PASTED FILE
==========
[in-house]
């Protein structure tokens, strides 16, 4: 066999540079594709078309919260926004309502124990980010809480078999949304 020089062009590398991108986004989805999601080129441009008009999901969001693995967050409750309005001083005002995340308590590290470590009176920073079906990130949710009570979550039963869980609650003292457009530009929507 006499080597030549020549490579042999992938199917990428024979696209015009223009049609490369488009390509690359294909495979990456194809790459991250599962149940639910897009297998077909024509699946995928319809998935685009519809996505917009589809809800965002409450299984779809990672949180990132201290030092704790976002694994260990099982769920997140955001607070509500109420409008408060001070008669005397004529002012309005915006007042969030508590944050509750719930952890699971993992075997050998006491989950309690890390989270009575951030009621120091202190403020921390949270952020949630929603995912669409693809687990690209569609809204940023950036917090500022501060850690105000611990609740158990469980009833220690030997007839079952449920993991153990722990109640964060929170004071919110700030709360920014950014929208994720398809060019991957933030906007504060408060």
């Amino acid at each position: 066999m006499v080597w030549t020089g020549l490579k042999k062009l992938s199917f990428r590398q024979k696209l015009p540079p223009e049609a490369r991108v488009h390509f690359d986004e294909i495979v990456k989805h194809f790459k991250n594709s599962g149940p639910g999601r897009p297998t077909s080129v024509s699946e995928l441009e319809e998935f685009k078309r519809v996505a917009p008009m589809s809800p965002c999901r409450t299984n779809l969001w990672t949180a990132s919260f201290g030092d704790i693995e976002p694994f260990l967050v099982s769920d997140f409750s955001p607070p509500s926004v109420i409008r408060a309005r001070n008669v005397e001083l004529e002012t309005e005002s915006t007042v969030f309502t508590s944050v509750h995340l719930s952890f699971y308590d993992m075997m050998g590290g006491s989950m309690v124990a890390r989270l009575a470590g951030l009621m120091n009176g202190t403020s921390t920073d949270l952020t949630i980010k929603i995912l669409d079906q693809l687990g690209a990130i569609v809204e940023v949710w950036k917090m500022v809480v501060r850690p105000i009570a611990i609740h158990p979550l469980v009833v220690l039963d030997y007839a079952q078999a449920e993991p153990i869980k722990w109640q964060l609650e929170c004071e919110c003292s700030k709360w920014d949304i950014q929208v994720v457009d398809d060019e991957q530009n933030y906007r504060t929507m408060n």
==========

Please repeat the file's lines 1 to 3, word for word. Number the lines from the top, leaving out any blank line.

[in-house]
């Protein structure tokens, strides 16, 4: 066999540079594709078309919260926004309502124990980010809480078999949304 020089062009590398991108986004989805999601080129441009008009999901969001693995967050409750309005001083005002995340308590590290470590009176920073079906990130949710009570979550039963869980609650003292457009530009929507 006499080597030549020549490579042999992938199917990428024979696209015009223009049609490369488009390509690359294909495979990456194809790459991250599962149940639910897009297998077909024509699946995928319809998935685009519809996505917009589809809800965002409450299984779809990672949180990132201290030092704790976002694994260990099982769920997140955001607070509500109420409008408060001070008669005397004529002012309005915006007042969030508590944050509750719930952890699971993992075997050998006491989950309690890390989270009575951030009621120091202190403020921390949270952020949630929603995912669409693809687990690209569609809204940023950036917090500022501060850690105000611990609740158990469980009833220690030997007839079952449920993991153990722990109640964060929170004071919110700030709360920014950014929208994720398809060019991957933030906007504060408060």
């Amino acid at each position: 066999m006499v080597w030549t020089g020549l490579k042999k062009l992938s199917f990428r590398q024979k696209l015009p540079p223009e049609a490369r991108v488009h390509f690359d986004e294909i495979v990456k989805h194809f790459k991250n594709s599962g149940p639910g999601r897009p297998t077909s080129v024509s699946e995928l441009e319809e998935f685009k078309r519809v996505a917009p008009m589809s809800p965002c999901r409450t299984n779809l969001w990672t949180a990132s919260f201290g030092d704790i693995e976002p694994f260990l967050v099982s769920d997140f409750s955001p607070p509500s926004v109420i409008r408060a309005r001070n008669v005397e001083l004529e002012t309005e005002s915006t007042v969030f309502t508590s944050v509750h995340l719930s952890f699971y308590d993992m075997m050998g590290g006491s989950m309690v124990a890390r989270l009575a470590g951030l009621m120091n009176g202190t403020s921390t920073d949270l952020t949630i980010k929603i995912l669409d079906q693809l687990g690209a990130i569609v809204e940023v949710w950036k917090m500022v809480v501060r850690p105000i009570a611990i609740h158990p979550l469980v009833v220690l039963d030997y007839a079952q078999a449920e993991p153990i869980k722990w109640q964060l609650e929170c004071e919110c003292s700030k709360w920014d949304i950014q929208v994720v457009d398809d060019e991957q530009n933030y906007r504060t929507m408060n």